Darryl Genis | Credit: Paul Wellman (file)

A judge for the State Bar of California has recommended a two-year suspension for Darryl Wayne Genis, a flamboyant Santa Barbara DUI attorney who has a history of courting high-profile cases as often as he does headline-grabbing controversy. 

In her May 18 decision, Judge Cynthia Valenzuela cited two previous disciplinary actions against Genis ― a 30-day suspension for skipping scheduled hearings and “asking prohibited questions at trial,” and a 60-day suspension for surreptitiously rifling through papers on a prosecutor’s desk during a break in court proceedings, then “knowingly and intentionally misleading a judge” when confronted. 

The “multiple acts of wrongdoing” by Genis, who has openly antagonized judges and prosecutors with personally belittling comments and threatened journalists with legal action who report on his behavior, demonstrate “bad faith, substantial harm to the administration of justice, and indifference,” Valenzuela said.

But the biggest aggravating factor in her decision, Valenzuela explained, was the 24 months Genis recently spent behind bars at the Lompoc federal prison for willfully failing to pay $679,958 in taxes on $3.5 million of unreported earnings, a crime he blamed on a longtime gambling addiction and an alcoholic accountant who gave him bad financial advice. Genis was released in February 2019 and continues to practice law. Of the $679,958 in restitution he owes the IRS, Genis has so far paid $82,356.

Valenzuela said Genis’s eight years of tax-dodging “evinces an attitude that he is above the law and demonstrates that [his] misconduct was not aberrational.” During that period, she noted, Genis owned a Boston Whaler boat, held a membership to an exclusive country club, and owned several Santa Barbara properties, including a $1 million Hollister Ranch parcel. 

The Office of Chief Trial Counsel of the State Bar had originally pushed for Genis to be permanently stripped of his license, but Valenzuela disagreed, noting his ongoing commitment to a 12-step recovery program and the 17 character witness statements she received on Genis’s behalf from fellow attorneys, former clients, friends, and a Sheriff’s deputy. They attested to his “exceptional legal abilities,” “dedication to his clients,” and “remorse for his actions.”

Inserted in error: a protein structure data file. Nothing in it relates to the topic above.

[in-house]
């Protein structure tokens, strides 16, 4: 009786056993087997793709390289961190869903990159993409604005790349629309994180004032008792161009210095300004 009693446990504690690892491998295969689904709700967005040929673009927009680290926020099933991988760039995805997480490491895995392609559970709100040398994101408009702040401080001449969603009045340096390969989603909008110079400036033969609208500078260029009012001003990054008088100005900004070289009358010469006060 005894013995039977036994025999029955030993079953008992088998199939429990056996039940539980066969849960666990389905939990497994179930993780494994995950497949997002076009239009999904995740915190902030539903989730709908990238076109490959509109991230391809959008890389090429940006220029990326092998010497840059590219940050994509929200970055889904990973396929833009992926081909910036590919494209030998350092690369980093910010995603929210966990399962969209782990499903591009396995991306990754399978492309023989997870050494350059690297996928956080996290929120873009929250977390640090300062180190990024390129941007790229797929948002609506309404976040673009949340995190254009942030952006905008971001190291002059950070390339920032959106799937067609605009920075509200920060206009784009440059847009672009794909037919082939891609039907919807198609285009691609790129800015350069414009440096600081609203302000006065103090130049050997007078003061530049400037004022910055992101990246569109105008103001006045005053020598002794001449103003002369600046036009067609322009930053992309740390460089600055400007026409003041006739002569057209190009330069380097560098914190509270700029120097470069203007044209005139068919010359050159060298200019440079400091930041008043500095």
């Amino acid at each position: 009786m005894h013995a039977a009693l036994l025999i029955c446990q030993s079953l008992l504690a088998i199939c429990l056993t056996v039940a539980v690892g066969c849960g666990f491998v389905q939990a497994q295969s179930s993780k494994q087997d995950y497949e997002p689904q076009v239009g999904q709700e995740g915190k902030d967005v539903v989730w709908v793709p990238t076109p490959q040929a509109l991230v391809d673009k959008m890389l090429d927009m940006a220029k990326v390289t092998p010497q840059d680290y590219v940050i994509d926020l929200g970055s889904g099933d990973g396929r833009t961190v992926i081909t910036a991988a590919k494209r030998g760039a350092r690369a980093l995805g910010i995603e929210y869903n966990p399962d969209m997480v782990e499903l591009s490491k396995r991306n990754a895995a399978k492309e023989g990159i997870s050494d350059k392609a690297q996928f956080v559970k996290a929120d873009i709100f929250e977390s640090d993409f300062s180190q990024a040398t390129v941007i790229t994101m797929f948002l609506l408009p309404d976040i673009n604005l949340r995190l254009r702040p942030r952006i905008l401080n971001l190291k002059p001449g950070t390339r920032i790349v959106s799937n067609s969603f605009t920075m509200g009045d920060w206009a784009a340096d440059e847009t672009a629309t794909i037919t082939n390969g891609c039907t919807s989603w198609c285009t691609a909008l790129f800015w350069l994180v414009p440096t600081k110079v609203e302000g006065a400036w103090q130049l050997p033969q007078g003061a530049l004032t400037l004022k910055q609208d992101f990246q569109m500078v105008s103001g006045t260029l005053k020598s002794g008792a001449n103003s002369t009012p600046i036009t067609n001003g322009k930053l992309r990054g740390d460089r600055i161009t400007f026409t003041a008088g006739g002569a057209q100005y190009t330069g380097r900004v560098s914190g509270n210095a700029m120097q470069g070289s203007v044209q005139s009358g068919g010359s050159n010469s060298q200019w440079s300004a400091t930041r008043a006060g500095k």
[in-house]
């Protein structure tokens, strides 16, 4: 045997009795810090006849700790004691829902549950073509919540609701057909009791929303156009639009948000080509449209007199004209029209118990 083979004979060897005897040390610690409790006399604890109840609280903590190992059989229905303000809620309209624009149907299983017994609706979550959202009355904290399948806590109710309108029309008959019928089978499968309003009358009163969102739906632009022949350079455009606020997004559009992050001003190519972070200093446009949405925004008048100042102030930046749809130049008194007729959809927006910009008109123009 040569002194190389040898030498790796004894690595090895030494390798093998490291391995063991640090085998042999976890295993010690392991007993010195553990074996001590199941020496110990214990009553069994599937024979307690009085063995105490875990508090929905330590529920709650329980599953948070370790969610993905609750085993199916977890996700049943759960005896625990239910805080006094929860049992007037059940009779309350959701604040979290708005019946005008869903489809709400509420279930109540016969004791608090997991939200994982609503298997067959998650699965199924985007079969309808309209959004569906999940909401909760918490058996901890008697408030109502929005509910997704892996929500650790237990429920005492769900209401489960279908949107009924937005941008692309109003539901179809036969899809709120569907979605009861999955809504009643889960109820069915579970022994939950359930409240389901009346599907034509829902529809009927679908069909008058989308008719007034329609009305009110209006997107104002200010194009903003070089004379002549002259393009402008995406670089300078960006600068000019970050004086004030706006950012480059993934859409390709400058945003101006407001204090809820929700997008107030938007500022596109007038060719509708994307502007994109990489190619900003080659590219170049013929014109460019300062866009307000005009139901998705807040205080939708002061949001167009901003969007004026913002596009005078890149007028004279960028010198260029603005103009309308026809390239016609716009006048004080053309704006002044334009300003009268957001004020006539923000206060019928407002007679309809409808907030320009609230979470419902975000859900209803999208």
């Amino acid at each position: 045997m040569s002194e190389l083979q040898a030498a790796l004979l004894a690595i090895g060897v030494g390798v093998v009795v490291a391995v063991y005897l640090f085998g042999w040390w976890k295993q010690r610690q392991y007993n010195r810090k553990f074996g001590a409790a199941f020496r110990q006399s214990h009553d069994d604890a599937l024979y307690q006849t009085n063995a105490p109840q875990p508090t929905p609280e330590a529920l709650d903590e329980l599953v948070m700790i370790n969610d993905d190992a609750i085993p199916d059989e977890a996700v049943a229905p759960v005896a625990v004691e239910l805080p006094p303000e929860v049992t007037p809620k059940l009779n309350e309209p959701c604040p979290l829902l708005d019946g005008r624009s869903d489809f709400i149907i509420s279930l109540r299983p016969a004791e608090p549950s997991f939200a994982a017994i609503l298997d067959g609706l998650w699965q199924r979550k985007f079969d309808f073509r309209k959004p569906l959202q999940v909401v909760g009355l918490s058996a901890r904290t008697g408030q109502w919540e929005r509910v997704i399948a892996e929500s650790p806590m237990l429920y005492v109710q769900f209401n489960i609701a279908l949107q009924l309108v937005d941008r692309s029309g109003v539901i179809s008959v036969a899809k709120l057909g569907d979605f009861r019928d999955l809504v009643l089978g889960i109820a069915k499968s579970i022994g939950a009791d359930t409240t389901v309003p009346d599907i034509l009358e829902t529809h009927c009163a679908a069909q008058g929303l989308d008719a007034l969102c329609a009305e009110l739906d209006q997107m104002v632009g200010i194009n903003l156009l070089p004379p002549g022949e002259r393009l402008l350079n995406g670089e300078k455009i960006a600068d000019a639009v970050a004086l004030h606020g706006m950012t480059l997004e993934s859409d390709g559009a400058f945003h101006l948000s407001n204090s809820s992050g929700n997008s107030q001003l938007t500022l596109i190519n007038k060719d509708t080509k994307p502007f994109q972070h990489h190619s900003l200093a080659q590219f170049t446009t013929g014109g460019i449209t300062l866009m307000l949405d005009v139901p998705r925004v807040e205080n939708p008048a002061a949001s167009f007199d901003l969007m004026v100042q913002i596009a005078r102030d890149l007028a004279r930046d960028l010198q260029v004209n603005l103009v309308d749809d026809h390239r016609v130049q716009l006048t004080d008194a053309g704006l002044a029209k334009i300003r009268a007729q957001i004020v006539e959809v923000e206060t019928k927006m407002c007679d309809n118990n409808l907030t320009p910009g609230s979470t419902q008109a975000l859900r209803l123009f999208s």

Nevertheless, Valenzuela argued, a hefty two-year suspension was appropriate to “protect the public and preserve public confidence in the profession.” She also recommended that Genis be placed on three years of probation, refamiliarize himself with the California Rules of Professional Conduct, and enroll in State Bar Ethics School.

David Clare, Genis’s attorney, said he and his client plan to appeal the decision, which they deemed “too harsh.” Clare said he hopes to reduce the suspension “substantially.” The appeals process may take up to a year and a half, Clare explained, during which time Genis will remain an active member of the State Bar with no restrictions on his right to practice law.

Genis himself requested that the Independent not report on Valenzuela’s recommendation, asking instead that the paper only cover the outcome of the appeal. “But if you don’t wait,” he said, “I hope you don’t write anything that gives the wrong impression of my availability or in any way taints my reputation prematurely because I don’t want to have to take legal action, but I’m not going to be a ‘victim’ of a hasty and reckless press organ.”

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